There were giant-killers in those days. Storm Jameson, rallying English writers in defence of peace and collective security, had to toss up to decide between Rebecca West and Rose Macaulay for the place of honour. Between these three women enough power should have been generated even for an impossible cause. They were tireless collectors of facts - Rose used to take her newspaper-cuttings everywhere - and what courage they showed, what endurance, what determination to call the world sharply to order, what unanswerable wit, what impatience for justice. They were all prepared to outface the mighty, but they also judged themselves, on occasion, more strictly than anyone else would have dared. 'When I come to stand,' wrote Storm Jameson, 'as they say - used to say - before my Maker, the judgment on me will run: she did not love enough ... For such a fault, no forgiveness.' 'As we grow older,' said Rebecca West, 'and like ourselves less and less, we apply our critical experience as a basis for criticising our own consciences.' It isn't surprising that her son grew up with the 'idea that a woman was the thing to be, and that I had somehow done wrong by being a male.'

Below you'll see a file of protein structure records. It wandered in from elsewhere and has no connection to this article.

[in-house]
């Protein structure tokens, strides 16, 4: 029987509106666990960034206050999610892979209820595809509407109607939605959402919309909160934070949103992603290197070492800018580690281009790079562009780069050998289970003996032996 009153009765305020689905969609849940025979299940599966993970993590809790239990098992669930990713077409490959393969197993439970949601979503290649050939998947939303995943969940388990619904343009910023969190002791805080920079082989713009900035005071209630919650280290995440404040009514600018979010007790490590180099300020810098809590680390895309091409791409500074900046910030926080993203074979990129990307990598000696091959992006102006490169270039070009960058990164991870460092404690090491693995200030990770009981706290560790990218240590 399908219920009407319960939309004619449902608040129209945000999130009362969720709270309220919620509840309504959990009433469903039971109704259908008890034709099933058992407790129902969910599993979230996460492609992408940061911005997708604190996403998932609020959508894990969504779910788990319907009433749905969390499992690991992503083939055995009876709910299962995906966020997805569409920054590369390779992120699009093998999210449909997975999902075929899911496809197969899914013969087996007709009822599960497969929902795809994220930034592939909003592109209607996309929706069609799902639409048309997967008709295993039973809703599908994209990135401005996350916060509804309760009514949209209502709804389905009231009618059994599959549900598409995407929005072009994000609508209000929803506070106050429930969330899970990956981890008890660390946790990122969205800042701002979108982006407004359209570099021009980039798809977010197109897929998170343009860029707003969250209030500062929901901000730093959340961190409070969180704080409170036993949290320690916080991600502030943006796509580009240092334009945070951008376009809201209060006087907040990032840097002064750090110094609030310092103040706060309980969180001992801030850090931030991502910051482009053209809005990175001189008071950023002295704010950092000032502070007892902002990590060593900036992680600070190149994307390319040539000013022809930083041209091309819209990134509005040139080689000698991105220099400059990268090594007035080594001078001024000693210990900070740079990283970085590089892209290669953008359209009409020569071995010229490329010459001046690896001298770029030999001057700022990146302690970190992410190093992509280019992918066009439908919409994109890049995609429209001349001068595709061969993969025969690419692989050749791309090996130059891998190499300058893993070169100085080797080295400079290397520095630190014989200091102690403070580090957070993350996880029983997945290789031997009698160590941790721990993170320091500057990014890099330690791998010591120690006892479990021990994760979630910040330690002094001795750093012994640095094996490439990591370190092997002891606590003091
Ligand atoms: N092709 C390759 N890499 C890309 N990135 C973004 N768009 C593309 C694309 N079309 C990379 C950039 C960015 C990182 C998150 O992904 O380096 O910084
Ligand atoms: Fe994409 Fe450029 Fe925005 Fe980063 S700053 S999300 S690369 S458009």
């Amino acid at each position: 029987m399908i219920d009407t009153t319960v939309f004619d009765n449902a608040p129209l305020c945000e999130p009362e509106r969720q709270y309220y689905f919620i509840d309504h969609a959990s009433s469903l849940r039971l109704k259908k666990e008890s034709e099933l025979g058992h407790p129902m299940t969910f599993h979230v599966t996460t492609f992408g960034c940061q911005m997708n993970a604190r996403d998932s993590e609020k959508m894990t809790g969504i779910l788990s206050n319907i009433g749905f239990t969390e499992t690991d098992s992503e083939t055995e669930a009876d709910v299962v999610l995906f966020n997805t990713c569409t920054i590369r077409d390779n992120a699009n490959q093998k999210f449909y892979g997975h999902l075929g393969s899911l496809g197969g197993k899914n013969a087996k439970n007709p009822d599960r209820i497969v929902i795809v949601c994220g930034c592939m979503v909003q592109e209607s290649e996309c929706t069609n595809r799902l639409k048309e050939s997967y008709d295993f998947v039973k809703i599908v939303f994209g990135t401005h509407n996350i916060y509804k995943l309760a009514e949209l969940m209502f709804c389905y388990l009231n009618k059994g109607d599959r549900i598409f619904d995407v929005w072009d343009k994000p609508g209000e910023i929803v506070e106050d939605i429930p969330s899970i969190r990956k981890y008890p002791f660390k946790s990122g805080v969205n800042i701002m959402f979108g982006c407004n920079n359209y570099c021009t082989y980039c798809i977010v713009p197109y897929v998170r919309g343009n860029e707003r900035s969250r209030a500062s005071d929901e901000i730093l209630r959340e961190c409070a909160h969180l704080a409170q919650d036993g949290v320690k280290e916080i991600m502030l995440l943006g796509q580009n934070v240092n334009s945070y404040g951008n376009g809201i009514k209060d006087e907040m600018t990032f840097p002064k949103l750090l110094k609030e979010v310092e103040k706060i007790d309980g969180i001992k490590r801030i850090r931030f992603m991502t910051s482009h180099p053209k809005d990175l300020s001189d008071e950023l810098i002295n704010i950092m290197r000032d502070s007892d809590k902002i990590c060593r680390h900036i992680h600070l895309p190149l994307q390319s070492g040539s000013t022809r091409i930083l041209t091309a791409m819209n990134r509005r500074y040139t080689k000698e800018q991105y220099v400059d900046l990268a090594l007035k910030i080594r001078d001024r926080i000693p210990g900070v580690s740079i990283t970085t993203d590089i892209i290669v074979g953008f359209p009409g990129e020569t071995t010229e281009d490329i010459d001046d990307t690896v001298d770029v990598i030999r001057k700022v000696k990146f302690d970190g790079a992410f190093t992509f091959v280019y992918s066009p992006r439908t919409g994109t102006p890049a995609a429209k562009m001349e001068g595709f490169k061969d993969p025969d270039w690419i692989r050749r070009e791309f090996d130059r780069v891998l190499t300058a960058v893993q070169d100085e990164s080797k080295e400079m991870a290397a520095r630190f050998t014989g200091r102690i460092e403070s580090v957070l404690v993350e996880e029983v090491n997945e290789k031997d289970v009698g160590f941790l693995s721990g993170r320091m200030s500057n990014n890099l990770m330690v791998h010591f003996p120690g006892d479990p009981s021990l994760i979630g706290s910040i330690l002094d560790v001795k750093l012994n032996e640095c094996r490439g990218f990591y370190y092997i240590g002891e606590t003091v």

LRB 12 November 1987 | PDF Download